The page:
From a consumer perspective, consider the ‘Coca-cola’ brand. It has been said that if the entire infrastructure of Coca-cola’s operations were to be lost, it would be okay if the brand were preserved. Where does the Coca-cola brand exist? It is a representation in your mind.

The same can be said about psychotherapy. Cognitive-behavioural therapists will help clients recognise that many of their beliefs and fantasies, and how stopping a certain thought can solve the problem.

Many of the thoughts we have concern the qualitative (attributes), quantitative (numbers) and connective factors of the things we interact with. For example, many things are red. You cannot create redness though, can you? You could produce red paint, or show me something red, however red only exists in your mind.

As you can see, the role of these thoughts is as a means to an end. The end is to buy Coca-cola, live more comfortably, or enjoy the knowledge that you own a red car. These ideas and norms only work because of social connections which tell us our ideas are in sync with the wider world, and thus, something more real is taking place.

This is the origin of connectivist theory, a new way to view learning, as a process which takes place across a network of people. It has come to light at this point in time, as we now live in a highly connected age, where we also have a lot of mediated-but-non-existant stuff to sift through. Connections are powerful, as they give us a new perspective on things like accountability and authority. Suddenly, large groups of people are able to communicate, unify, travel or effect change.

The 2011 riots which took place across England.

The 2011 riots which took place across England.

The rise of mediation and connection has improved access to education, living standards, democracy and freedom of speech. It has also made possible less desirable things, such as the London riots, and mass terror. I wish to dwell on this point for a moment, because I thing it really does put things in perspective. The London riots began with a small group of youths, discontented with a court decision relating to a member of their community shot by the police. As violence erupted, it was exacerbated as it was shared across twitter. There was no specific factor that unified all who rioted, other than their access to social media.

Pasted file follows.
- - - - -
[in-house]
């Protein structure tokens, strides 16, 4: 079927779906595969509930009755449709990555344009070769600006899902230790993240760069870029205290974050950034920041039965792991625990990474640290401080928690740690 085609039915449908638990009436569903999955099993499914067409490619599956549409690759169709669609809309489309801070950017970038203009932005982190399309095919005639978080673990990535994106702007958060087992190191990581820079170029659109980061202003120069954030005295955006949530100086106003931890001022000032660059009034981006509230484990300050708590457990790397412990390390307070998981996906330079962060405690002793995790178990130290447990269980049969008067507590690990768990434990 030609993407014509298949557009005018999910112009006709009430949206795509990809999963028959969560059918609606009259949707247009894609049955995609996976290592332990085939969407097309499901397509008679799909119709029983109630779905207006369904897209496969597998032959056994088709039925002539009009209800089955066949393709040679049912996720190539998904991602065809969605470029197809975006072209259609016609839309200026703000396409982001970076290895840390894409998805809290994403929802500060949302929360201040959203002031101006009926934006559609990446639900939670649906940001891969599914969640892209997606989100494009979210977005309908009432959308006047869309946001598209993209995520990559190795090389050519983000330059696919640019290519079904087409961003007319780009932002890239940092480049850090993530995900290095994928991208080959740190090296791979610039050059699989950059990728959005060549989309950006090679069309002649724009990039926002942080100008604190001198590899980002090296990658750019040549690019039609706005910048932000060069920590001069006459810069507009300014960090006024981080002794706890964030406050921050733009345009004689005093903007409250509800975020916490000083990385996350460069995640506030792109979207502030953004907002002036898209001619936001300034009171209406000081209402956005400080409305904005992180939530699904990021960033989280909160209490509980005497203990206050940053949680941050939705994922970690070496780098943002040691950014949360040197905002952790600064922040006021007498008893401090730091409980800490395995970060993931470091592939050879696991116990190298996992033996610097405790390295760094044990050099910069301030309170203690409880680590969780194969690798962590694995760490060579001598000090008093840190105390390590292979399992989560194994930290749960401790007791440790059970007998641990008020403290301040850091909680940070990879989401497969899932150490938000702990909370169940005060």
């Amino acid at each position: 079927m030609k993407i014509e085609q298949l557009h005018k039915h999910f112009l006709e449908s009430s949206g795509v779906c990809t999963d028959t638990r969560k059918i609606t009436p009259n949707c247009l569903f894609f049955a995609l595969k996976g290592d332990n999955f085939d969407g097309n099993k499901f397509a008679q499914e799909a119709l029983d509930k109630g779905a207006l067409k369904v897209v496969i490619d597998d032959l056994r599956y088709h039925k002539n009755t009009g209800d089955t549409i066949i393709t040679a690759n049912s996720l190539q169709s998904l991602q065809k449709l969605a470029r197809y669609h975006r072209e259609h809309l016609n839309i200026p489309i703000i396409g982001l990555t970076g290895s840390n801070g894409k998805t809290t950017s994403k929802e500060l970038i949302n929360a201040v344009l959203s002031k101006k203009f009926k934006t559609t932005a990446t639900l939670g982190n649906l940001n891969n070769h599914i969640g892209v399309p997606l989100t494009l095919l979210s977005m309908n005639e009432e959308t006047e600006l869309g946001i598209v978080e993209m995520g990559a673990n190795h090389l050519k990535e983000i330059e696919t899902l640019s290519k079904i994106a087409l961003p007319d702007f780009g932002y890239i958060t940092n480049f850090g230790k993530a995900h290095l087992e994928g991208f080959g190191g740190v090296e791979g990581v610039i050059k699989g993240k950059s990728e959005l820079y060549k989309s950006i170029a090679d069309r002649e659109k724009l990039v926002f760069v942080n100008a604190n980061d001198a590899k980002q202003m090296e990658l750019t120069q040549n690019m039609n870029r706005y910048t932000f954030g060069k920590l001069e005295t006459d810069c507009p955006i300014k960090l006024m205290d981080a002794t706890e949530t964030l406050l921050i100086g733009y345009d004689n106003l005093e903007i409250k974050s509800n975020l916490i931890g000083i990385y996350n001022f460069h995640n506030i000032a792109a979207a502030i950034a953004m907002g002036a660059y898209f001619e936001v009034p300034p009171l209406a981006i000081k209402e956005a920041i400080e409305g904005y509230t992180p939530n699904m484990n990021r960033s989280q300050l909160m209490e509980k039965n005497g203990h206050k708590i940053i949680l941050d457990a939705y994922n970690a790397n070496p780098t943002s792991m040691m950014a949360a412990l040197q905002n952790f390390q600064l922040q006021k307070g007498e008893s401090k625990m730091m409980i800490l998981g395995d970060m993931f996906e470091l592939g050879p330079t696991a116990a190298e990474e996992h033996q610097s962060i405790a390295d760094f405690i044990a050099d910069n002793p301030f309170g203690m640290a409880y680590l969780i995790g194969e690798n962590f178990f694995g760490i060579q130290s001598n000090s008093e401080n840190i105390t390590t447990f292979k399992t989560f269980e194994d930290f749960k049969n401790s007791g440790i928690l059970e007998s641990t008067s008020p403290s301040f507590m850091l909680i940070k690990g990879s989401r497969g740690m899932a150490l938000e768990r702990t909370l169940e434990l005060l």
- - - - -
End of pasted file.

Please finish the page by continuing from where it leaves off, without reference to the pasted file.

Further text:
I’ve often thought that if the connected world has the power to do what it did in England in 2011, it should have the power to do enormous levels of good too. It is connectivism that has given much positive publicity to Edward Snowden’s whistle blowing. (I mean, you don’t think it came from the establishment do you?) The massive quantity of ALS ice bucket videos is another example of the power of networked activity.

There’s a lot of power here, which can be employed in problem solving or divergent creativity. The power of connectivism is decentralised, and virtually impossible to take away, And I don’t think that is a bad thing, because it empowers individuals. In fact, the only thing that could stop it, would be for the energy to run out.